What E-tailers can learn from Retailers

John Ekman

Tidningen marketThe extremely strong growth in e-commerce in recent years could make us think we’ve come a long way.

In fact, many E-tailers are learning to crawl when compared to traditional Retailers. The retail industry’s knowledge in space management, merchandising and conversion has been completely ignored by many E-tailers. Cooperation between Retailers and E-tailers is the recipe for success.

[graybox]This post originally appeared as an article in the Swedish Retailing magazine – Market
Read the orginal article here (In Swedish).[/graybox]

Traditional retailing puts a huge emphasis on space and category management and the design of such things as “fronts” and “faces”. This understanding seems to have been completely overlooked by many E-tailers. The problem is that the knowledge and practices of Retailers are not directly applicable in the online world. They must be translated, adapted and tested.

The big challenge for E-tailers in the next few years is to

Successfully translate and use Retailing’s practices with the
of modern tools for online testing and optimization.

Some examples:

I learnt about the practices of Sweden’s former state monopoly pharmacy – Apoteket. They move around different drugs within a category (above, below, right, left), change nr of package fronts 1,2,3  and allows categories change places – all to create more sales. Where do you find this understanding of placement and testing within e-commerce?

Most e-commerce sites list their categories in alphabetical order. Why? What would a Wal-mart physical store look like if they put their categories in alphabetical order?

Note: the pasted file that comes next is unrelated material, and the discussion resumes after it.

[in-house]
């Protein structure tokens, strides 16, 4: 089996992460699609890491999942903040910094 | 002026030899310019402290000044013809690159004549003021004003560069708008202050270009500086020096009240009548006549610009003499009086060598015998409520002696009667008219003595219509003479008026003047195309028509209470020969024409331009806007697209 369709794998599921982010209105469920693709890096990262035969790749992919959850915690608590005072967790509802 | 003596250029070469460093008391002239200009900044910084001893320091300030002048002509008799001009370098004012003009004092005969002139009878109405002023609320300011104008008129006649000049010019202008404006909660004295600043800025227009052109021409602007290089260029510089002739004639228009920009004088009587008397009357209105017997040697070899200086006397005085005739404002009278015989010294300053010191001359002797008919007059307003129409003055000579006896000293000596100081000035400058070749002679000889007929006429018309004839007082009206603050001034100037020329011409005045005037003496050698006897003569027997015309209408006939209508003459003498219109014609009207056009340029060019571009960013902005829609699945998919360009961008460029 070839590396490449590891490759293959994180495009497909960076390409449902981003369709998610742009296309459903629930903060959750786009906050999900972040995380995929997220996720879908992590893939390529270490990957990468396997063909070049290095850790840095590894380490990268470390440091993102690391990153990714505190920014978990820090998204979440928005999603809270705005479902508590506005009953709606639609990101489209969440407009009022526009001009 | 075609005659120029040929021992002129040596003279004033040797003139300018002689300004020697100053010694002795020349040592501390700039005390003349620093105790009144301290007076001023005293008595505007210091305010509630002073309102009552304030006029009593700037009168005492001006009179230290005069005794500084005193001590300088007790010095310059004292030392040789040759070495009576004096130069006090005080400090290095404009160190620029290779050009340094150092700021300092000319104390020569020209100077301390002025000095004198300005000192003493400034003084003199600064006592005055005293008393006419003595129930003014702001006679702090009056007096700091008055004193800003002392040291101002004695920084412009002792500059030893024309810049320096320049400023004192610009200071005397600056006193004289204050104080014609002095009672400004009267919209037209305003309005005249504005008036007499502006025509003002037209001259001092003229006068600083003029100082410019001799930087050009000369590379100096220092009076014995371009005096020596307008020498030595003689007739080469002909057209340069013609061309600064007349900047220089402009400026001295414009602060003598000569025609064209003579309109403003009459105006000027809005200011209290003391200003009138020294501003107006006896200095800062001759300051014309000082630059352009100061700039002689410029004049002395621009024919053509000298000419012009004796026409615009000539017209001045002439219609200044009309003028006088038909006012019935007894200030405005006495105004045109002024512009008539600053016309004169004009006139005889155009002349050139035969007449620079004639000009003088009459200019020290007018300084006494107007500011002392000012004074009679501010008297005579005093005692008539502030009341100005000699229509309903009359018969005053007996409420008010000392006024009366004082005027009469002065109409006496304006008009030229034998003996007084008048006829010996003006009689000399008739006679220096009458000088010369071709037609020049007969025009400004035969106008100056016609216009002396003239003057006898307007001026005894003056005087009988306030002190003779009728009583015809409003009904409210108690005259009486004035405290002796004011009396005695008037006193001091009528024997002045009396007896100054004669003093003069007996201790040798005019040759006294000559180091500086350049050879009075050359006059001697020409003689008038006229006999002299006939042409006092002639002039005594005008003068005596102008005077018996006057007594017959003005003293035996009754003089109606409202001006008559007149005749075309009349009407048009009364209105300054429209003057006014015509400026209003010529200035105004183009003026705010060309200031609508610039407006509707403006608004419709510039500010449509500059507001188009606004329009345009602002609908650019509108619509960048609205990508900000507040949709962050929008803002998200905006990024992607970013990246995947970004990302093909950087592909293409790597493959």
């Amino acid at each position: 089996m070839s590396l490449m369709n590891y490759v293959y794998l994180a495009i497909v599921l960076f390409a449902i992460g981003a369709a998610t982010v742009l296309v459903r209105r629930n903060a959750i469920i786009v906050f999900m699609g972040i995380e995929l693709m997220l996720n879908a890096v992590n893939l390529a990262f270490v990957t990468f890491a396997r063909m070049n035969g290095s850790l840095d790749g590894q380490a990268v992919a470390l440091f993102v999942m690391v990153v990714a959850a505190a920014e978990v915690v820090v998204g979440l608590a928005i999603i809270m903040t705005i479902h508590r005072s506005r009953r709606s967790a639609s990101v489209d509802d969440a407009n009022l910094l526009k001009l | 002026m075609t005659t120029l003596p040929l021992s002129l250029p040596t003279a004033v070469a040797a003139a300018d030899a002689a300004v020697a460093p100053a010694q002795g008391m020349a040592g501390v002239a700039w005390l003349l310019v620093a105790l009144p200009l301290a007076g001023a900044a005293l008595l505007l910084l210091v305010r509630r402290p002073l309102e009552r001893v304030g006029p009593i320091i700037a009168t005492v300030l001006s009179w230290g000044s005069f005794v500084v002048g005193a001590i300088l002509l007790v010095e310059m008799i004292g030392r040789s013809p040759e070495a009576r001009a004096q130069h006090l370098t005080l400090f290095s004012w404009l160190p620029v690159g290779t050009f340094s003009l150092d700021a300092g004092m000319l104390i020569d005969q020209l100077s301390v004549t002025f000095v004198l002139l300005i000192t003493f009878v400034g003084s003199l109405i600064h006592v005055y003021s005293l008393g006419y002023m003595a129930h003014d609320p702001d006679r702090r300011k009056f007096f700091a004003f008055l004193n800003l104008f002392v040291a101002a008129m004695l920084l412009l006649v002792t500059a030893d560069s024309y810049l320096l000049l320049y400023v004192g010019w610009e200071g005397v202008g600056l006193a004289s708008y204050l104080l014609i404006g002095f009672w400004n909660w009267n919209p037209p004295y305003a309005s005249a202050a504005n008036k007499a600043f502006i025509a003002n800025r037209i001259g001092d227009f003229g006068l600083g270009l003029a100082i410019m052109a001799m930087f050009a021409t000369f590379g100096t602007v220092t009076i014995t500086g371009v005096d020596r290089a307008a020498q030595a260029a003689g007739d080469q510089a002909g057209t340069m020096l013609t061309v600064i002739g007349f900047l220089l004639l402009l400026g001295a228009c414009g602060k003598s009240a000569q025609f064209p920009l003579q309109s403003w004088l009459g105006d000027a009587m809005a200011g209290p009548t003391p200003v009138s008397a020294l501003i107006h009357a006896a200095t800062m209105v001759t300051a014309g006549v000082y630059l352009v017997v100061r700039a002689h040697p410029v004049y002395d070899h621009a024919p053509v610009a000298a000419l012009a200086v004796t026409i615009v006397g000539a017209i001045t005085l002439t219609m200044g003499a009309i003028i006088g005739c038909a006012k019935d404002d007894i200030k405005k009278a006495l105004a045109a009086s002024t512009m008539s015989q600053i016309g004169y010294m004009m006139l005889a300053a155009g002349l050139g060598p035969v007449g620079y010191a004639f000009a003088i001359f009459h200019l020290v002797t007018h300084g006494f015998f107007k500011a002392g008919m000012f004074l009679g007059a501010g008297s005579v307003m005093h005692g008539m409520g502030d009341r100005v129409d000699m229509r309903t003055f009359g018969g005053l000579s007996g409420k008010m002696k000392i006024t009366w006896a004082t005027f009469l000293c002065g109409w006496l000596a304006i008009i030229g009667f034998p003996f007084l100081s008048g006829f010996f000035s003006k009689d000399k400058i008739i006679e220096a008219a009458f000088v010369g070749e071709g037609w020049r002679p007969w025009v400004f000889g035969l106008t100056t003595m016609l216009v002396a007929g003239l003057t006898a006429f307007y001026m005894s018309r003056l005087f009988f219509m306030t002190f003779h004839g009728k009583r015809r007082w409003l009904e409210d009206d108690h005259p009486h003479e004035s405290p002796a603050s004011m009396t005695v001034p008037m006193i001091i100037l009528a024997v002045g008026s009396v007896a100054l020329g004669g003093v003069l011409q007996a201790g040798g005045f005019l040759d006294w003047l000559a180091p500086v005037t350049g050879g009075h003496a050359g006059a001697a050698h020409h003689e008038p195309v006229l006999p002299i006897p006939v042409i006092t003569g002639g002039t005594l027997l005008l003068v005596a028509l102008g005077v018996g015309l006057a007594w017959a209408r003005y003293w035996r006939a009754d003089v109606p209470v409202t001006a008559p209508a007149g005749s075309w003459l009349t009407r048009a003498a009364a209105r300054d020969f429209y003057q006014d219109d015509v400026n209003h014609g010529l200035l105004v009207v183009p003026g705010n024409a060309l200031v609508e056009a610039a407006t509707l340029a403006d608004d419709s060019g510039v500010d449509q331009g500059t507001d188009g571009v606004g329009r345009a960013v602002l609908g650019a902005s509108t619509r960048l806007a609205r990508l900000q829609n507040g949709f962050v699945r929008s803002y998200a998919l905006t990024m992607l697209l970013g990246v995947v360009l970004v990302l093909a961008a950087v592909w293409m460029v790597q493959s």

Examples of important issues in “Online Space Management” are:
– How many items can fit on a normal-sized screen?
– How many columns of articles on a category page?
– How many words can fit in a product text?

Most often these decisions are left to the whims and fancies of a single graphics designer. When you do this, it just shows that you don’t know what online sales is all about.

If you’d build a grocery store the way you build e-commerce sites, this is how it would happen: first of all the experts would get in there and get their stuff up – lighting, refrigerators, cash registers and more. Then the store manager would ask his children to get all the products in, and put them where they thought it was the best!

In recent years, a variety of methods and tools to test and measure the outcome of various design concepts and position preferences have evolved. As usual, US E-tailers lead the way. I challenge the Swedish and European E-tailers  to both learn from traditional Retailers AND begin using the new testing tools available to increase conversion rates and sales.

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